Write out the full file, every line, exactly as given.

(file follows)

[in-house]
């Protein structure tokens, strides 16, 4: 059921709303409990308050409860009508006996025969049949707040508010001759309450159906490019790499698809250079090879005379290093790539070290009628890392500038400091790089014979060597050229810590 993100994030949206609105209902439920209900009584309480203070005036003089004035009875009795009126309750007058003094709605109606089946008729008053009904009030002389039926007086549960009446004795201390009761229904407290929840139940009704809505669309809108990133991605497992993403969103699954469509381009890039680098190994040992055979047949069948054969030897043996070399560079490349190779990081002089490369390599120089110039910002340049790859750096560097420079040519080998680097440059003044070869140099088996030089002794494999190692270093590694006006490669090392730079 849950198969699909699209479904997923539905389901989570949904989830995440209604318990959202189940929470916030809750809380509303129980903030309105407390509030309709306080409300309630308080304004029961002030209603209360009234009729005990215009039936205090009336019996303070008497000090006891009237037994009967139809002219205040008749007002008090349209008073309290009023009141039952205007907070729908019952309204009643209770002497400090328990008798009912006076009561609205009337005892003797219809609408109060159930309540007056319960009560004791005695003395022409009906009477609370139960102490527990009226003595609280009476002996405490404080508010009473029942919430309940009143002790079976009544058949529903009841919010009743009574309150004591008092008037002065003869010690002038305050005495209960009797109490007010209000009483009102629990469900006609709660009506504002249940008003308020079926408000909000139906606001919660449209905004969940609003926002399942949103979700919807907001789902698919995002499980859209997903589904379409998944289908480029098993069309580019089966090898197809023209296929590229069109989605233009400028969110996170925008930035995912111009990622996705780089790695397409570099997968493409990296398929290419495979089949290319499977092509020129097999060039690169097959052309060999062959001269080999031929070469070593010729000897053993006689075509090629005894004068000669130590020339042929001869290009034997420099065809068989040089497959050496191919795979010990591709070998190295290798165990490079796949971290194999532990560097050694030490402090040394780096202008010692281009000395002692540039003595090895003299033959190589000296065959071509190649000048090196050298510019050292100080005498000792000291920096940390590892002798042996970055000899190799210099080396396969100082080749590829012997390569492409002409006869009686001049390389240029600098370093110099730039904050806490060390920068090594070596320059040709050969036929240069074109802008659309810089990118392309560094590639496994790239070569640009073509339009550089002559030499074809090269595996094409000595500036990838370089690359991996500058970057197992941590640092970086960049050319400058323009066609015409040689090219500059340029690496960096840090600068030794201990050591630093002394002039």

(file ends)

[in-house]
């Protein structure tokens, strides 16, 4: 059921709303409990308050409860009508006996025969049949707040508010001759309450159906490019790499698809250079090879005379290093790539070290009628890392500038400091790089014979060597050229810590 993100994030949206609105209902439920209900009584309480203070005036003089004035009875009795009126309750007058003094709605109606089946008729008053009904009030002389039926007086549960009446004795201390009761229904407290929840139940009704809505669309809108990133991605497992993403969103699954469509381009890039680098190994040992055979047949069948054969030897043996070399560079490349190779990081002089490369390599120089110039910002340049790859750096560097420079040519080998680097440059003044070869140099088996030089002794494999190692270093590694006006490669090392730079 849950198969699909699209479904997923539905389901989570949904989830995440209604318990959202189940929470916030809750809380509303129980903030309105407390509030309709306080409300309630308080304004029961002030209603209360009234009729005990215009039936205090009336019996303070008497000090006891009237037994009967139809002219205040008749007002008090349209008073309290009023009141039952205007907070729908019952309204009643209770002497400090328990008798009912006076009561609205009337005892003797219809609408109060159930309540007056319960009560004791005695003395022409009906009477609370139960102490527990009226003595609280009476002996405490404080508010009473029942919430309940009143002790079976009544058949529903009841919010009743009574309150004591008092008037002065003869010690002038305050005495209960009797109490007010209000009483009102629990469900006609709660009506504002249940008003308020079926408000909000139906606001919660449209905004969940609003926002399942949103979700919807907001789902698919995002499980859209997903589904379409998944289908480029098993069309580019089966090898197809023209296929590229069109989605233009400028969110996170925008930035995912111009990622996705780089790695397409570099997968493409990296398929290419495979089949290319499977092509020129097999060039690169097959052309060999062959001269080999031929070469070593010729000897053993006689075509090629005894004068000669130590020339042929001869290009034997420099065809068989040089497959050496191919795979010990591709070998190295290798165990490079796949971290194999532990560097050694030490402090040394780096202008010692281009000395002692540039003595090895003299033959190589000296065959071509190649000048090196050298510019050292100080005498000792000291920096940390590892002798042996970055000899190799210099080396396969100082080749590829012997390569492409002409006869009686001049390389240029600098370093110099730039904050806490060390920068090594070596320059040709050969036929240069074109802008659309810089990118392309560094590639496994790239070569640009073509339009550089002559030499074809090269595996094409000595500036990838370089690359991996500058970057197992941590640092970086960049050319400058323009066609015409040689090219500059340029690496960096840090600068030794201990050591630093002394002039």